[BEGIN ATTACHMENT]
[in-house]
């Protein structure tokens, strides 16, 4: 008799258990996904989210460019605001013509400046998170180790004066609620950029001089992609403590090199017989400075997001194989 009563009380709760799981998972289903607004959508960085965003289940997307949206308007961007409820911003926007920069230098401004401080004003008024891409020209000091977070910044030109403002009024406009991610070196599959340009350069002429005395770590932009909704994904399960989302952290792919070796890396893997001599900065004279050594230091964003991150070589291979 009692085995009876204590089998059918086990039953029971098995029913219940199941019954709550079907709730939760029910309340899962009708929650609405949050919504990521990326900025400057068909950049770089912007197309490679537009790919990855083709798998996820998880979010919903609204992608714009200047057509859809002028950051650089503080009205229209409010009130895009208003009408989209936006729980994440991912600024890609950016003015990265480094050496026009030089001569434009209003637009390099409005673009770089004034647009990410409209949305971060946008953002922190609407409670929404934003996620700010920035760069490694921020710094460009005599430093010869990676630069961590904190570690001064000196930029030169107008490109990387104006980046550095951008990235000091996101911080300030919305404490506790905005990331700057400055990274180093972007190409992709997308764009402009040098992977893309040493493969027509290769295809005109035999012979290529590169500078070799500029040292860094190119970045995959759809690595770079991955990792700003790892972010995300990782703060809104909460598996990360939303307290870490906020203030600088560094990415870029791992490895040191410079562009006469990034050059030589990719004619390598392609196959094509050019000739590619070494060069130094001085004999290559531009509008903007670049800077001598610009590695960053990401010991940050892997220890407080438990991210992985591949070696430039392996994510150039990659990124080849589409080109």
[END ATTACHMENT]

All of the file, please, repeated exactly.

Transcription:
[in-house]
């Protein structure tokens, strides 16, 4: 008799258990996904989210460019605001013509400046998170180790004066609620950029001089992609403590090199017989400075997001194989 009563009380709760799981998972289903607004959508960085965003289940997307949206308007961007409820911003926007920069230098401004401080004003008024891409020209000091977070910044030109403002009024406009991610070196599959340009350069002429005395770590932009909704994904399960989302952290792919070796890396893997001599900065004279050594230091964003991150070589291979 009692085995009876204590089998059918086990039953029971098995029913219940199941019954709550079907709730939760029910309340899962009708929650609405949050919504990521990326900025400057068909950049770089912007197309490679537009790919990855083709798998996820998880979010919903609204992608714009200047057509859809002028950051650089503080009205229209409010009130895009208003009408989209936006729980994440991912600024890609950016003015990265480094050496026009030089001569434009209003637009390099409005673009770089004034647009990410409209949305971060946008953002922190609407409670929404934003996620700010920035760069490694921020710094460009005599430093010869990676630069961590904190570690001064000196930029030169107008490109990387104006980046550095951008990235000091996101911080300030919305404490506790905005990331700057400055990274180093972007190409992709997308764009402009040098992977893309040493493969027509290769295809005109035999012979290529590169500078070799500029040292860094190119970045995959759809690595770079991955990792700003790892972010995300990782703060809104909460598996990360939303307290870490906020203030600088560094990415870029791992490895040191410079562009006469990034050059030589990719004619390598392609196959094509050019000739590619070494060069130094001085004999290559531009509008903007670049800077001598610009590695960053990401010991940050892997220890407080438990991210992985591949070696430039392996994510150039990659990124080849589409080109």